"Tr(N)igger" as written by Saul Williams, Keith Shocklee and Carlton Douglas Ridenhour....
So you don't like the way we're running things
And you don't like the way the chisel glang
You want to blame it on the government
On why you got to money for your rent?

You want to start a revolution
And blame it on the institution
You know there's only one solution
Now tell me what you're gonna do son

The trigger is you, the nigger is you
The trigger is you, the nigger is you
The trigger is you, the nigger is you
So what you gonna do?

You wanna blame them boys in Lebanon
And act like you don't know where they get it from
You want to project all your problems
And murder every way to solve them

Would Jesus Christ come back American?
What if he's Iraqi and here again?
You'd have to finally face your fears, my friend
Who's gonna hold your hand when that happens?

The trigger is you, the nigger is you
The trigger is you, the nigger is you
The trigger is you, the nigger is you
So what you gonna do?

What do you teach your children about me?
What do you teach your little children about me?
Pimp, thug, bling, drug lord of the underground kings
How can you be sure I won't call down the rain?

What do you teach your little children about me?
You point your gun wait hide and run
I see it plain

The trigger is you, the nigger is you
The nigger is you, the trigger is you
The trigger is you, the nigger is you
So what you gonna do?

The trigger is you, the nigger is you
The trigger is you, the nigger is you
The trigger is you, the trigger is you
So what you gonna do, what you gonna do?


Lyrics submitted by swollen uvula

"Tr(n)igger" as written by Aeion Hoilett Ranoy Travis Gordon

Lyrics © Universal Music Publishing Group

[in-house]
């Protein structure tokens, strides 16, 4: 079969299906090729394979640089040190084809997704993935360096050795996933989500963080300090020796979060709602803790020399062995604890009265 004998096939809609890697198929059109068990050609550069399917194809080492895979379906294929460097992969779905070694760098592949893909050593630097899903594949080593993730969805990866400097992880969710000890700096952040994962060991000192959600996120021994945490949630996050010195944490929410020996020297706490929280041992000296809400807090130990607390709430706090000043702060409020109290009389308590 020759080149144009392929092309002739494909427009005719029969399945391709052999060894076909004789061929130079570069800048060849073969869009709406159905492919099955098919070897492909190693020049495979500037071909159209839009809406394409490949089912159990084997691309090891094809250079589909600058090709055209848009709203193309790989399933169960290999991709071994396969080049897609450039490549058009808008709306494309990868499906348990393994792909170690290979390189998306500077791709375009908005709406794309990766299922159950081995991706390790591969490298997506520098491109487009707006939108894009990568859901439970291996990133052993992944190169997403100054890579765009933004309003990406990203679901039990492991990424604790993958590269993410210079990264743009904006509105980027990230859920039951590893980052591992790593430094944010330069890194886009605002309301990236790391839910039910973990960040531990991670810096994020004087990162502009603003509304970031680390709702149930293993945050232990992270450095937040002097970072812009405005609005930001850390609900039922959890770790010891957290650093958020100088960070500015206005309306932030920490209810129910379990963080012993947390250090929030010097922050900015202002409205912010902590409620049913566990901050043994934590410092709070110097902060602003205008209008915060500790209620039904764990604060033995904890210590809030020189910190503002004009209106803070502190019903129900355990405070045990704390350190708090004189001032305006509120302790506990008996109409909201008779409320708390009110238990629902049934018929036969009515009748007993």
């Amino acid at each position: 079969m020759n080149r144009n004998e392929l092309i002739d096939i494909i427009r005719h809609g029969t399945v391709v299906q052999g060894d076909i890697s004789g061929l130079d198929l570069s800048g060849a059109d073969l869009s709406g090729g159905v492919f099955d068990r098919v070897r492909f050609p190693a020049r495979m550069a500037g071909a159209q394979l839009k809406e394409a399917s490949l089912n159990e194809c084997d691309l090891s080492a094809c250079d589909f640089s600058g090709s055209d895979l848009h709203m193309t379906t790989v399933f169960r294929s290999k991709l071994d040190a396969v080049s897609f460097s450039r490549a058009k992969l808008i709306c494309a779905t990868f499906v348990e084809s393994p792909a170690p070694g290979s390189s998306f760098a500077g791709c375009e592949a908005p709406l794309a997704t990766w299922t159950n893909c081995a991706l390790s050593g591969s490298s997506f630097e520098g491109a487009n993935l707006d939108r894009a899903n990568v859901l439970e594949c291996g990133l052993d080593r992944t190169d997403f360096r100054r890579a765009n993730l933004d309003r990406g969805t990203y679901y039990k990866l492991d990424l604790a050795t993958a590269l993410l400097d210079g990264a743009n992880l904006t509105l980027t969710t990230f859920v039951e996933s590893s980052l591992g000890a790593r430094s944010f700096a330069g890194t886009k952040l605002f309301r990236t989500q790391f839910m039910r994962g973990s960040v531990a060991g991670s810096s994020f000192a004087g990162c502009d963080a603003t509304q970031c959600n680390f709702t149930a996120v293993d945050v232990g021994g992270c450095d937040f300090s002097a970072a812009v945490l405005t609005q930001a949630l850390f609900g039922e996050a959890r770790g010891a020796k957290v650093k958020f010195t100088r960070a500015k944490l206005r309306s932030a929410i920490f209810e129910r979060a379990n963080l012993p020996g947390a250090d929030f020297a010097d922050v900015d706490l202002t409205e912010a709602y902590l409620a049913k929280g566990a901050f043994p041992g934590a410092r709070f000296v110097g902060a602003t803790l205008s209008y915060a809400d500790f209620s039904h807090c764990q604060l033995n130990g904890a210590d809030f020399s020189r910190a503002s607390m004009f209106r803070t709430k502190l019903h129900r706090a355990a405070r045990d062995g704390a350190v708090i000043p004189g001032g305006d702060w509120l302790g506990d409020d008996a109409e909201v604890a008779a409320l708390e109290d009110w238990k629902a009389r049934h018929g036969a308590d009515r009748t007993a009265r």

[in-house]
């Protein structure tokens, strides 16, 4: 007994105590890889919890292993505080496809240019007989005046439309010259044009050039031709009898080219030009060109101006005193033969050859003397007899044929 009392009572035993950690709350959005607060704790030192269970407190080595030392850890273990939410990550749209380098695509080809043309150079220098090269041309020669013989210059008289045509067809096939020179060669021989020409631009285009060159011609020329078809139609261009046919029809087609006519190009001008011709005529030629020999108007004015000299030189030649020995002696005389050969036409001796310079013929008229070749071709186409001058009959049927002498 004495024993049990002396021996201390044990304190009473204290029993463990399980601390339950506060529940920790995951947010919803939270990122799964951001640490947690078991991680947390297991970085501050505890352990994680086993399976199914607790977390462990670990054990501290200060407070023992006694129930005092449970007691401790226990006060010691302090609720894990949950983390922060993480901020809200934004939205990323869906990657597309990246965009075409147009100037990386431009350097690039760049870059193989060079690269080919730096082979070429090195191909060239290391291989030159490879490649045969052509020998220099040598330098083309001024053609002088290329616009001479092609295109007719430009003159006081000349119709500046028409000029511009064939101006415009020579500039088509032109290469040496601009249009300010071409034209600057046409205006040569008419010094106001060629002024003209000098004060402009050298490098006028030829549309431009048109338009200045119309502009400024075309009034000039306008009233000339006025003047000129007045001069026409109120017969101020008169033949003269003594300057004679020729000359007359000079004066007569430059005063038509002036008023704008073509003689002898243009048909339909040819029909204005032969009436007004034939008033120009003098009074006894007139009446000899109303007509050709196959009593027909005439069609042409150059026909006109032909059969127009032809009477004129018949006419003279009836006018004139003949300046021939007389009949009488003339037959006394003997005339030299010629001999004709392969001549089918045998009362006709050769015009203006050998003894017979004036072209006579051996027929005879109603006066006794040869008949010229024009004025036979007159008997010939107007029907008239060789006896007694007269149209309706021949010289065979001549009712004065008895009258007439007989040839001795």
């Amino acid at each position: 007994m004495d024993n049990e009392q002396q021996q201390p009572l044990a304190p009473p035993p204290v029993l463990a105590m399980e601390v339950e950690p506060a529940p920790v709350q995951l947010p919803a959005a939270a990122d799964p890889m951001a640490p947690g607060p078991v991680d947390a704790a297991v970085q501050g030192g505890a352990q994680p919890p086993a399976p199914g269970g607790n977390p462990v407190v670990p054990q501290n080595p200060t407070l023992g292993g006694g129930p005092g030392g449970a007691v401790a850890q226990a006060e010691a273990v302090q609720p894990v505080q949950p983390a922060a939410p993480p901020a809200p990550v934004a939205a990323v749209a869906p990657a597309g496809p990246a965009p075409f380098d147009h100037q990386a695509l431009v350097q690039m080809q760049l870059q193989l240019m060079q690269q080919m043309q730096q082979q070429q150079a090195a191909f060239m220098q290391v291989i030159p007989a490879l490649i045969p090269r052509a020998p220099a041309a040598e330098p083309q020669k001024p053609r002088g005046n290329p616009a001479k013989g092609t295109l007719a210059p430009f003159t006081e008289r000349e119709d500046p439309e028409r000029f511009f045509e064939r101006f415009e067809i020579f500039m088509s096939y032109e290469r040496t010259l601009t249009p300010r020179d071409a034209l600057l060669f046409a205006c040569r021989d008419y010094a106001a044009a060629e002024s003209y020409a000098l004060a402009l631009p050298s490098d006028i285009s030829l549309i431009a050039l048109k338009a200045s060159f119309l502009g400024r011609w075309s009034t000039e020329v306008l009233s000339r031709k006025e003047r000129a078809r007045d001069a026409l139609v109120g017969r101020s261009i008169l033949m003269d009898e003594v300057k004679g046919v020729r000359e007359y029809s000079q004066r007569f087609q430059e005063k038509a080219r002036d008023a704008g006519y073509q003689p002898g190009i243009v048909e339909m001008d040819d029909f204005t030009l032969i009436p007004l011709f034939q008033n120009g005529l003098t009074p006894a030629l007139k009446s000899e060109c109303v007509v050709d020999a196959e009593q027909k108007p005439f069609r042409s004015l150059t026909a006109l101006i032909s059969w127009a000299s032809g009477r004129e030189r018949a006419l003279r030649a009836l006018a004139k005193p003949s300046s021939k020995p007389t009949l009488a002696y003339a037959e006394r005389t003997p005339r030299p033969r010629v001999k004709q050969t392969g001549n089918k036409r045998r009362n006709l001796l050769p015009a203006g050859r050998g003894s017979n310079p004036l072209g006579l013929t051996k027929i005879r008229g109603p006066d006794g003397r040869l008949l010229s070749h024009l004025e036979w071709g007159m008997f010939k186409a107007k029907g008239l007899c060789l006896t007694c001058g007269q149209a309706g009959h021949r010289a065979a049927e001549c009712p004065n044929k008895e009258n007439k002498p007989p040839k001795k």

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Tr(N)igger song meanings
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4 Comments

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  • 0
    General Commentno comments on possibly one of the best on this great album? its aboot how we perceive black people as thugs and druglords, etc., ... when thats not what they is all aboot ya know? i though it said ...drug lord, ugly, underground decay...
    necrophageon November 09, 2007   Link
  • 0
    General Commentor rather of the underground decay...
    necrophageon November 09, 2007   Link
  • 0
    General CommentI interpret it as a counter-argument to the axiomatic social status quo upon which racism relies for its existence. I say it's axiomatic because of the stark contrasts between good and evil, white and black that exist in the social consciousness. The status quo relies on the assumption that it is good while anyone who exists contrary to its mechanisms is obviously evil. It's an polarized and narrow mentality that flies in the face of a gradient reality, defiant of the rigid consensus.

    In the case of the word nigger, it's often imbued with the worst, most misguided sentiments people are capable of expressing towards each other. Want to write off people who are different as "niggers?" Okay, then chances are, you're the "nigger," who's simply too myopic and pretentious to witness and accept the vibrant menagerie of human diversity. We're all different and they're nothing wrong with that, but don't exaggerate the fact based on entirely arbitrary premises and expect anyone to take you seriously.
    swollen uvulaon November 09, 2007   Link
  • 0
    General CommentThis is the last song I wrote before going into the studio to mix the album. Welcome to the Terrordome is easily my fave PE track. The line that I sampled actually comes before my favorite part of the song, the little break with the high pitched James Brown guitar riff. When I made that loop it scared the shit out of me. I danced to it for hours, too excited to even write to it. When I did, the lyrics and chorus came immediately. The 2nd verse has my favorite line of the album, "would Jesus Christ come back American? What if he's Iraqi and here again?". Then came the break, which I immediately attributed to the fact that I had been working with Trent for a year and he had made me a better song writer. I remember being very scared of the power of this song. I knew how it made me feel as a black man. I tried to pay special attention to how I crafted it musically and lyrically so that it would invoke dancing rather than violence. But seriously, to me, this song is hard as hell. I cry everytime I get to that breakdown. And then I bounce back and feel like I can fly.
    -Saul Williams
    saulwilliams.com/cgi-bin/ubb/…
    laurelinwyntreon November 20, 2007   Link

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